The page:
Iraq is that BLUE THING right in the middle. It is surrounded by Jordan and Syria to the west, Turkey on the northern end, Iran all the way along its eastern border, and Kuwait and Saudi Arabia on the south.
So where in the heck IS Pakistan? It is sandwiched between Afghanistan and India, underneath China:
Nowhere on the map do I find a region called "Terrorism," and yet Senator Obama (the other overtired nitwit running for President) has been running around Afghanistan proclaiming it a central front in 'the war on terrorism.'
Groan. The war in Afghanistan is a war against the Taliban, the brutal regime that harbored an international terrorist who had organized large and deadly attacks, and would presumably do so again if they resumed power. Okay, let's grant the argument that the military mission in Afghanistan is important - it still is a war against a material enemy, not a tactic. World War I was not "The War Against Trench Warfare."
Declaring war on non-material enemies is the kind of open-ended military commitment with no boundaries that will be the legacy of the Current Occupant and Richard Cheney (the man who has effectively become his own branch of government).
So the candidate of experience is getting his maps mixed up, and the candidate of change is gamely adopting the concepts and rhetoric of the Bush administration.
Here is a map of where this might be leading:
Awww. Okay, that's one way to look at it.
Another way to look at it is to consult local geography - and to get very, very local, starting with one's own inner cartographer. A tired mind can draw a map where Pakistan borders Iraq. A lazy mind can conflate all the nations and cultures of Central America into one vague Spanish-speaking region. A hurting mind can look at historical maps, point to regions around oneself, and say, "That's mine." Every map contains the perspective of the mapmaker.
I'm not sure there's much we can do about these Presidents-in-waiting at the moment. I assume they'll get tired when they actually have the job - what kind of weird errors and language can we expect while they are in power? This, like 2-party rule itself and the lack of diverse, high-quality choices of candidates, is not something I can control.
Great changes have always tended to start from the local and the grass roots, and moved up. Instead of looking up to the politicians at the top, we had better look around - at ourselves and one another. We can make an effort to know where we come from and take an interest in seeing that our local affairs are run decently and that our inner cartographer is rested and clear. That's a place to begin the long march back from Heck.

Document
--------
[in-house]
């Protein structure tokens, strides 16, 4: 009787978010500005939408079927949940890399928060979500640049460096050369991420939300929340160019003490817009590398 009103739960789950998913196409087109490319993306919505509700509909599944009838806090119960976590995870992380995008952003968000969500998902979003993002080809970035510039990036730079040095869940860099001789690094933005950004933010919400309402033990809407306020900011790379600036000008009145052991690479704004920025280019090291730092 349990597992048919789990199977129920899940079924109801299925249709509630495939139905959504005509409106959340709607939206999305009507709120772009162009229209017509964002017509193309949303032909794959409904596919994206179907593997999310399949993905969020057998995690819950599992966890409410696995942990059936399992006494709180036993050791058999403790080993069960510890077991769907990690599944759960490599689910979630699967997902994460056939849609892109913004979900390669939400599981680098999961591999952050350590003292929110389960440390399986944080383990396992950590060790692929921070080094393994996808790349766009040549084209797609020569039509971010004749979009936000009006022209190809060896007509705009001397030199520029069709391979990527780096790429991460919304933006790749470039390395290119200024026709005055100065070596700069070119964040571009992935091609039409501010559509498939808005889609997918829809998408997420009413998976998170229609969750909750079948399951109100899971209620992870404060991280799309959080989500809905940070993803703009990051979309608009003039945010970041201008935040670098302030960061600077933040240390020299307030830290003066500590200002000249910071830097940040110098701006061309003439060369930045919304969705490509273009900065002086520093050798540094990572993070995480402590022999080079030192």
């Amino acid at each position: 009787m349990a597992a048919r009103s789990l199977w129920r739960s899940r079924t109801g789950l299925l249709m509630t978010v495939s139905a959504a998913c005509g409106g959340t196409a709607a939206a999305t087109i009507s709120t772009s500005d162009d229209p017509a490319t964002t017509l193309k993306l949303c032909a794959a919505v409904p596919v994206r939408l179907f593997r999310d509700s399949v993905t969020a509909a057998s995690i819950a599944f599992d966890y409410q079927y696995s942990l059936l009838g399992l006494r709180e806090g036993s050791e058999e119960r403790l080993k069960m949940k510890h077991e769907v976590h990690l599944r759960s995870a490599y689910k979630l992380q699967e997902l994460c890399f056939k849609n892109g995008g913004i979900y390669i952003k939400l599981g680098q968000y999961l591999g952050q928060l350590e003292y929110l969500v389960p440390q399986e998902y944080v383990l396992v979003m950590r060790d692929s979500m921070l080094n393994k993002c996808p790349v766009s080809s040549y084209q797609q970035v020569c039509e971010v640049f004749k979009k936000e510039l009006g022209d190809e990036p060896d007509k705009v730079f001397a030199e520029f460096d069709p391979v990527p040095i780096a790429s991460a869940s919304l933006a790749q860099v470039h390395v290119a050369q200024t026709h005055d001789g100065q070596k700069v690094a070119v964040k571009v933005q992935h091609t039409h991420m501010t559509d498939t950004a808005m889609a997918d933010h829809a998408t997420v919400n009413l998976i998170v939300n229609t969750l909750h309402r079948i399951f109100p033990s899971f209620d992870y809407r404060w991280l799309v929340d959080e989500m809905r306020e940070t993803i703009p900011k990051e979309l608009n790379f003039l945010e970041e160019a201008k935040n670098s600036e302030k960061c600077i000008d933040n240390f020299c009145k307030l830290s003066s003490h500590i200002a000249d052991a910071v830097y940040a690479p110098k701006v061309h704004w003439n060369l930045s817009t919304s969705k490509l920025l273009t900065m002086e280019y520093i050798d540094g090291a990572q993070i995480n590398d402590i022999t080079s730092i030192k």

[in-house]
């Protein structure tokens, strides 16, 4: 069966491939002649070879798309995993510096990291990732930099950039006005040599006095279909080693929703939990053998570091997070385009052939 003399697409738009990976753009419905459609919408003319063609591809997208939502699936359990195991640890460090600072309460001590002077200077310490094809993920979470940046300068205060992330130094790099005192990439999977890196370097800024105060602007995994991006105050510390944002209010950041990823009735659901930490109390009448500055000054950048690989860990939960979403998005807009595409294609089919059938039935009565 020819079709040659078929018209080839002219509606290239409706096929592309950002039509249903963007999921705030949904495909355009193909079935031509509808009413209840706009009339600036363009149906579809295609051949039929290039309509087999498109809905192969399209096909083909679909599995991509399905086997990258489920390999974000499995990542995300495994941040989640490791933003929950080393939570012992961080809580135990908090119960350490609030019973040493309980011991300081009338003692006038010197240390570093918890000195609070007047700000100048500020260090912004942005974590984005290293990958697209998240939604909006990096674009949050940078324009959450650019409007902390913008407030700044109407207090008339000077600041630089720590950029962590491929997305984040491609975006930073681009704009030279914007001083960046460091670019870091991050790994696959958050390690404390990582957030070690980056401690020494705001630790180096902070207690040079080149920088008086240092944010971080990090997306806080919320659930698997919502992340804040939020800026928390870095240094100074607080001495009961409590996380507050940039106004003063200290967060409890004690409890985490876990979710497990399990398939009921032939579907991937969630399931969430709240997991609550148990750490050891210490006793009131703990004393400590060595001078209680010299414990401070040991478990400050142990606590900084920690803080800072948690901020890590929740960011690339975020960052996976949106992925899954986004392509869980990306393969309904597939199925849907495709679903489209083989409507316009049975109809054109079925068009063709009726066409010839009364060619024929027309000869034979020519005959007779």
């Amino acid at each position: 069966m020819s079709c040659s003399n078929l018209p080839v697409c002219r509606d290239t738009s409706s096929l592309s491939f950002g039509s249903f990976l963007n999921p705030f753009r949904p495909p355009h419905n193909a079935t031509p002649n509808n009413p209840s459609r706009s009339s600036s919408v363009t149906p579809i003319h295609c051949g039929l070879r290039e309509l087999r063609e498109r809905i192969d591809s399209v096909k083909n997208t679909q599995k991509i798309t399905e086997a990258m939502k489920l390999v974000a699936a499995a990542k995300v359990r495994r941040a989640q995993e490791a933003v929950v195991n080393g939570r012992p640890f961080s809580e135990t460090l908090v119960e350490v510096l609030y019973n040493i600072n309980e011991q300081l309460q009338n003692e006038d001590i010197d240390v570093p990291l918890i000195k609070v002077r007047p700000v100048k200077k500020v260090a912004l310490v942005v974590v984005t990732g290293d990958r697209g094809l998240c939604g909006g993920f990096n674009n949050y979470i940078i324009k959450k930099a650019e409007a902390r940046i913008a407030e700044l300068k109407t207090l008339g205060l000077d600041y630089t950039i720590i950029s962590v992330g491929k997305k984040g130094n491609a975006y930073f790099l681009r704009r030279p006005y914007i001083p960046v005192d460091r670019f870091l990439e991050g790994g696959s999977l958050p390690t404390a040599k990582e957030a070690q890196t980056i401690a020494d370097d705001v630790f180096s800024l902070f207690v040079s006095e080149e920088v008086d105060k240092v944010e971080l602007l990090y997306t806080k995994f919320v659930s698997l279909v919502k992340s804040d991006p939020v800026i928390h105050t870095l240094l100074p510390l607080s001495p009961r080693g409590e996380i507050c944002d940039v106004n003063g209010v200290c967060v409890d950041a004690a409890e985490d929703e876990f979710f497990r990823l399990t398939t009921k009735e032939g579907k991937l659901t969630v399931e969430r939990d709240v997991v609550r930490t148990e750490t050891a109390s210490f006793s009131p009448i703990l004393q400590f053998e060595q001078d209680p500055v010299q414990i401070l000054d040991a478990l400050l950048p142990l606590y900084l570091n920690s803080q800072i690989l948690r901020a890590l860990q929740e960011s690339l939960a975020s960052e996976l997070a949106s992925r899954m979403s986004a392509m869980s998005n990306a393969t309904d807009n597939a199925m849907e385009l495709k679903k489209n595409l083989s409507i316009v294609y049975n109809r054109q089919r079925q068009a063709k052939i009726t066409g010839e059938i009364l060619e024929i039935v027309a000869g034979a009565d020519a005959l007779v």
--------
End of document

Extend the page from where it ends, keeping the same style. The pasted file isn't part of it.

Sunday, July 20, 2008
The Book of Dead Birds by Gayle Brandeis (2003).
What is good about this novel is very good indeed. Mostly good prose (I'm not going to join the chorus that called it 'lyrical'), delivering a story that moves across a generation (panning from a daughter's story to her mother's) with a notably brisk pace. Scenes from Korean islands, G.I. brothels, and contemporary southern California are rendered vividly.
Ava Sing Lo is the black-skinned daughter of a Korean woman who is fascinated by birds; the daughter has an uncanny knack for bringing about the death of these birds. The daughter finds herself seeking out a devastated coastal area where a botulism outbreak is causing a massive "die-off" in the local bird population, helping volunteer efforts to rescue and rehabilitate as many as birds as possible. This becomes a tale of healing for herself and for her mother, whose story unfolds during the course of the novel (in a different typeface, for some reason).
The principal characters are for the most part multi-dimensional and interesting. The occasional visits by the police are a bit tin-pan alley and cartoonish, and the white G.I. who loved Ava's mother supposedly lost his heart while watching her vomit on the street. "The white puke of an angel," he calls it. Silly silly silly (and really gross).
Still, it is worth spending a little time with Miss Ava Sing Lo and her remarkable mother.
Saturday, July 19, 2008
He had long hair tied tightly into a tail behind his head, extending from under a greasy baseball cap. His clothes looked like he did some kind of labor involving engines - auto mechanic? or a farmer with a tractor that needed a lot of care? His beard was bushy and his eyes hidden behind dark glasses.